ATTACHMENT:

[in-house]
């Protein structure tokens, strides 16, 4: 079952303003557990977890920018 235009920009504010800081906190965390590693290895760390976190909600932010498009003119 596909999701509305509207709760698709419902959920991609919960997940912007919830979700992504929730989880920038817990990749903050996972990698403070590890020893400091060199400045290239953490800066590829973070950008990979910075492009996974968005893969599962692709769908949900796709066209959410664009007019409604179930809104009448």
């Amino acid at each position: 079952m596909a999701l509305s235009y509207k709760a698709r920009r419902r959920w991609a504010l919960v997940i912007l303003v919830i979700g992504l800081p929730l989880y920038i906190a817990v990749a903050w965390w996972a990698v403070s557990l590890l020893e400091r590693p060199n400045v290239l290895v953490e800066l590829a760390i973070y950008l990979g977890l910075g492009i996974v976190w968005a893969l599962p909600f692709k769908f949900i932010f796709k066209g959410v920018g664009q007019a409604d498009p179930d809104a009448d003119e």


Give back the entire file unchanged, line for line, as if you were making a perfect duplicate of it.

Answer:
[in-house]
């Protein structure tokens, strides 16, 4: 079952303003557990977890920018 235009920009504010800081906190965390590693290895760390976190909600932010498009003119 596909999701509305509207709760698709419902959920991609919960997940912007919830979700992504929730989880920038817990990749903050996972990698403070590890020893400091060199400045290239953490800066590829973070950008990979910075492009996974968005893969599962692709769908949900796709066209959410664009007019409604179930809104009448």
């Amino acid at each position: 079952m596909a999701l509305s235009y509207k709760a698709r920009r419902r959920w991609a504010l919960v997940i912007l303003v919830i979700g992504l800081p929730l989880y920038i906190a817990v990749a903050w965390w996972a990698v403070s557990l590890l020893e400091r590693p060199n400045v290239l290895v953490e800066l590829a760390i973070y950008l990979g977890l910075g492009i996974v976190w968005a893969l599962p909600f692709k769908f949900i932010f796709k066209g959410v920018g664009q007019a409604d498009p179930d809104a009448d003119e």